Visitors to the Greek Islands can enjoy a new issue of postage stamps that celebrate some of the country's main tourism highlights.
The Hellenic Post (ELTA) has issued two commemorative series of stamps inspired by land and sea.
One set of stamps features the popular tourist pastime of scuba diving while the other celebrates some of its volcano islands, popular targets for day trip boats.
The set called 'Diving Tourism' features colourful scenes of shipwrecks and underwater finds including a recent find of amphorae full of wine from the Classical era found off the Sporades islands.
Another features the world renowned 1st century Antikythera shipwreck. The vessel, which dates from 70-60BC, was first identified by Greek sponge divers more than 100 years ago.
Four giant marble horses were discovered on the wreck, near the southwestern Aegean island of Antikythera, and are thought to be part of a complex of statues that once made up a warrior in a chariot
In total, divers salvaged 36 marble statues of mythological heroes and gods, a life-sized bronze statue and scores of luxury items.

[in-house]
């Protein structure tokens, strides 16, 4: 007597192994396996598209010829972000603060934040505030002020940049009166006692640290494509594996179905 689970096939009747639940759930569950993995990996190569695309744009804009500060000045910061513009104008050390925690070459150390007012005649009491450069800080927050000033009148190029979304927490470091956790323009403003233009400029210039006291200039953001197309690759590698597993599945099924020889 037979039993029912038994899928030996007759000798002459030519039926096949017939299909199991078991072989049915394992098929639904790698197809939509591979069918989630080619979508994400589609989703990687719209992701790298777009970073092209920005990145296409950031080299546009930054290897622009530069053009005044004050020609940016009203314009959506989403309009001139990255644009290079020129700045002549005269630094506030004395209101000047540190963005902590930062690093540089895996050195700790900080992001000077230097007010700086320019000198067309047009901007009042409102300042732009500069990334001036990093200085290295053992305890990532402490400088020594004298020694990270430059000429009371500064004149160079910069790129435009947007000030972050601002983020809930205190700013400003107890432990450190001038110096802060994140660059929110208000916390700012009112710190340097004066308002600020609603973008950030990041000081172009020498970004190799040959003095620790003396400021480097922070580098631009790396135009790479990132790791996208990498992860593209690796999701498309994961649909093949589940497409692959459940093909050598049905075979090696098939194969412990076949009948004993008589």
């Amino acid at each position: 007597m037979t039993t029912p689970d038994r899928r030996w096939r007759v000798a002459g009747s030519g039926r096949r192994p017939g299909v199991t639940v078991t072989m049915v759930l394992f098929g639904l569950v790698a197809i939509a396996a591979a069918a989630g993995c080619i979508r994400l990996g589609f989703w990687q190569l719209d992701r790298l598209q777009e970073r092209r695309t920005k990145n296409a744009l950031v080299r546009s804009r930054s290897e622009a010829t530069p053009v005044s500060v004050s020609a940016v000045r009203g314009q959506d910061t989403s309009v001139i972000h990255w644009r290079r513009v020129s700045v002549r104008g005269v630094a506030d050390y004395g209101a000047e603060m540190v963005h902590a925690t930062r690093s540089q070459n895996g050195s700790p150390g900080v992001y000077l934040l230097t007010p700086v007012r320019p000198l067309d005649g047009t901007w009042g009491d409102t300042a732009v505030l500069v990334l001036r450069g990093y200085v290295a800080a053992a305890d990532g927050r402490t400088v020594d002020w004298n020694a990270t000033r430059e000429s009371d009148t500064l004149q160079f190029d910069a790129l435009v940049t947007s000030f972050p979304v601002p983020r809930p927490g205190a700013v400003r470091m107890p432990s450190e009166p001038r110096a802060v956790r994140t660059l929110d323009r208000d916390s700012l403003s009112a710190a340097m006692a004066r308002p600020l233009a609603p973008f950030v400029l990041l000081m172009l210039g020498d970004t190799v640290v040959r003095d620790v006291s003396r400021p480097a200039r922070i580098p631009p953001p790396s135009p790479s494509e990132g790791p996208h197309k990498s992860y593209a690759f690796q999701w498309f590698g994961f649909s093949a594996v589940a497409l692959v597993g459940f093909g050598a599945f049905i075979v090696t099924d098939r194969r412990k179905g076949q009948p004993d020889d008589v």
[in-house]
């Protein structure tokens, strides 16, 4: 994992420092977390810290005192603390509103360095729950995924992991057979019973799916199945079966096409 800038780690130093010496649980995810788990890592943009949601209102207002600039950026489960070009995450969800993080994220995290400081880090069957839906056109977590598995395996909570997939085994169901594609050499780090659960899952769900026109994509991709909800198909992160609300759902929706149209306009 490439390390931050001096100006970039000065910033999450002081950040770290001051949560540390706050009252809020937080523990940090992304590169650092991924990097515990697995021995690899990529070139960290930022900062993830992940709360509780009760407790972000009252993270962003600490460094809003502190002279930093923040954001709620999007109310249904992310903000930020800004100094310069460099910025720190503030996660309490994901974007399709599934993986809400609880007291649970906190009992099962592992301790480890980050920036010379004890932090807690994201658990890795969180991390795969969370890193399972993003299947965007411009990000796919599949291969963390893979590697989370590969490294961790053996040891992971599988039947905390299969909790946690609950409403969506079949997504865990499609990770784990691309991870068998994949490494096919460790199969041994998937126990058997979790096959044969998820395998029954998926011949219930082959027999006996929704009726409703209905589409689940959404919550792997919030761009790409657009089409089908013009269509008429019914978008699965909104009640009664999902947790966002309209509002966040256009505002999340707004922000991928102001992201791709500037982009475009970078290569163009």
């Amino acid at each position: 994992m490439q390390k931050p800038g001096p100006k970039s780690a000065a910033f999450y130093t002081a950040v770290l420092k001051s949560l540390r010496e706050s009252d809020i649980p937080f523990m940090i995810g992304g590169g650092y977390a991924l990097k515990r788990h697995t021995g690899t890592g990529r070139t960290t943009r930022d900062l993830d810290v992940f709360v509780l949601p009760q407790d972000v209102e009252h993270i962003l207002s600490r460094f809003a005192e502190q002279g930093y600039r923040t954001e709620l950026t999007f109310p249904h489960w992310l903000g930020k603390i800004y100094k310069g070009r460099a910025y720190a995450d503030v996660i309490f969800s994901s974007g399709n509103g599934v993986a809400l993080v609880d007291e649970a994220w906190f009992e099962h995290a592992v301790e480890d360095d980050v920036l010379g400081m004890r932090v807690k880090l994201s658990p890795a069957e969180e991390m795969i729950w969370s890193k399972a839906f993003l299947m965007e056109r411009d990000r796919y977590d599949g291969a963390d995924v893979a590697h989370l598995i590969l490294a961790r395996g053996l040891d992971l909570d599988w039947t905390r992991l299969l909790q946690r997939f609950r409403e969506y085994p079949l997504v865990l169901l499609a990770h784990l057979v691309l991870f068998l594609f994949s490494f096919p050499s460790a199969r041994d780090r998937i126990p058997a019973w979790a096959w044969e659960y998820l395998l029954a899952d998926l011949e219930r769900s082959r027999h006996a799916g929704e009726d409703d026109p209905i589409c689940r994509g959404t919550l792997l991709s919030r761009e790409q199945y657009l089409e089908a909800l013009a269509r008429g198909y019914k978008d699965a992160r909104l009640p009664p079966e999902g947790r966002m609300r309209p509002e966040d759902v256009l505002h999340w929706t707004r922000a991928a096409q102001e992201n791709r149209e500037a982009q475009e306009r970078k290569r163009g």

its greatest treasure is the remains of an ancient geared 'computer' that was believed to have once been used to calculate the positions of astronomical objects.
The recent lifting of restrictions on scuba diving has brought about a boom indiving in Greek waters.
Diving is now allowed in all Greek seas, except where specific prohibitions apply and there are plenty of ancient wrecks to explore in the coastal waters of many Greek islands.
Clear water, teeming marine life, impressive caves and ancient shipwrecks now attract thousands of scuba divers to Greek waters annually. Many Greek island scuba dive centres now offer diving lessons and yacht-based diving tours.
The second set of postage stamps, titled 'Volcanoes of Greece', features vividly colourful images of island volcanoes, including those of the Cycladic islands of Milos, Nisyros and Santorini.
Santorini, also called Fira, is one of the most popular holiday island in Greece and was created by a massive volcanic eruption hundreds of years ago.
The offshore islets of Santorini are still active and the fumes that rise offshore gives the island some of the most spectacular sunsets in the Mediterranean.
Cruise ships bring in visitors by the thousand to take in the island's romantic sunset skies and to enjoy Santorini's vibrant club scene in clifftop villages around the caldera.